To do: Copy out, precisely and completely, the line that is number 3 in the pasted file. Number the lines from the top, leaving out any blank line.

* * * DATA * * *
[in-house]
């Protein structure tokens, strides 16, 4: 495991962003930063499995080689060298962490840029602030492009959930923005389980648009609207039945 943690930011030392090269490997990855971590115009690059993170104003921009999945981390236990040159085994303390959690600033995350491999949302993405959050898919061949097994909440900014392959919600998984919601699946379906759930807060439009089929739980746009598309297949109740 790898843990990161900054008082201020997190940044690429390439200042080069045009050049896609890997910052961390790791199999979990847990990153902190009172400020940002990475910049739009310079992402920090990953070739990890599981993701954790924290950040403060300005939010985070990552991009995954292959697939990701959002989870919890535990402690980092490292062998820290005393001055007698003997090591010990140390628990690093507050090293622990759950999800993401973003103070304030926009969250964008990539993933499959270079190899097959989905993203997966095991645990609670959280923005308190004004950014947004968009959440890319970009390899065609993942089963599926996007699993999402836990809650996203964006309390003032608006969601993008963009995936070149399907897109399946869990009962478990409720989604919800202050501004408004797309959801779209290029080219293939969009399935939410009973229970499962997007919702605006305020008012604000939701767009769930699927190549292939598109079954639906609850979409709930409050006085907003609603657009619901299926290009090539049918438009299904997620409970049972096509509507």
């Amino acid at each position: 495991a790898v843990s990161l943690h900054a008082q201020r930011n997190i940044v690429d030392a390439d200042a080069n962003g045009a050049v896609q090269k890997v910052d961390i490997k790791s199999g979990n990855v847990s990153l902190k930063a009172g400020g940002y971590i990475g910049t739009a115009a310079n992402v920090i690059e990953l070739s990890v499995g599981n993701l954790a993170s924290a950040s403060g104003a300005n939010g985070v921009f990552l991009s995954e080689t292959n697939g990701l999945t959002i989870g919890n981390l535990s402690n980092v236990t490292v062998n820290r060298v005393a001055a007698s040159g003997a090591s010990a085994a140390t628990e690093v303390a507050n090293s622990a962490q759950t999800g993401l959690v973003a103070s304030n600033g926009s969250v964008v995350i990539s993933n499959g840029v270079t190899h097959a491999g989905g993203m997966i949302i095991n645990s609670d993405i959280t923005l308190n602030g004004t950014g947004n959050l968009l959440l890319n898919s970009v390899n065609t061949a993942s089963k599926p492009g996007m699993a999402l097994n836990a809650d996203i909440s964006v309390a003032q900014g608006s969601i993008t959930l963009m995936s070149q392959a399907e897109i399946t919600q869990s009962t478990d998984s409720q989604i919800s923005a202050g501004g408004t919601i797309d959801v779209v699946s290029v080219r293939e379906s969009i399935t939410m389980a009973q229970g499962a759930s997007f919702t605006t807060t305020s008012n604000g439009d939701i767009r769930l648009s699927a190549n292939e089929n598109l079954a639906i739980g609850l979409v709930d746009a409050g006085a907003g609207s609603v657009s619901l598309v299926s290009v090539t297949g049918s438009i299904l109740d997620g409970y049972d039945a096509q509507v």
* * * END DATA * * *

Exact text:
């Amino acid at each position: 495991a790898v843990s990161l943690h900054a008082q201020r930011n997190i940044v690429d030392a390439d200042a080069n962003g045009a050049v896609q090269k890997v910052d961390i490997k790791s199999g979990n990855v847990s990153l902190k930063a009172g400020g940002y971590i990475g910049t739009a115009a310079n992402v920090i690059e990953l070739s990890v499995g599981n993701l954790a993170s924290a950040s403060g104003a300005n939010g985070v921009f990552l991009s995954e080689t292959n697939g990701l999945t959002i989870g919890n981390l535990s402690n980092v236990t490292v062998n820290r060298v005393a001055a007698s040159g003997a090591s010990a085994a140390t628990e690093v303390a507050n090293s622990a962490q759950t999800g993401l959690v973003a103070s304030n600033g926009s969250v964008v995350i990539s993933n499959g840029v270079t190899h097959a491999g989905g993203m997966i949302i095991n645990s609670d993405i959280t923005l308190n602030g004004t950014g947004n959050l968009l959440l890319n898919s970009v390899n065609t061949a993942s089963k599926p492009g996007m699993a999402l097994n836990a809650d996203i909440s964006v309390a003032q900014g608006s969601i993008t959930l963009m995936s070149q392959a399907e897109i399946t919600q869990s009962t478990d998984s409720q989604i919800s923005a202050g501004g408004t919601i797309d959801v779209v699946s290029v080219r293939e379906s969009i399935t939410m389980a009973q229970g499962a759930s997007f919702t605006t807060t305020s008012n604000g439009d939701i767009r769930l648009s699927a190549n292939e089929n598109l079954a639906i739980g609850l979409v709930d746009a409050g006085a907003g609207s609603v657009s619901l598309v299926s290009v090539t297949g049918s438009i299904l109740d997620g409970y049972d039945a096509q509507v």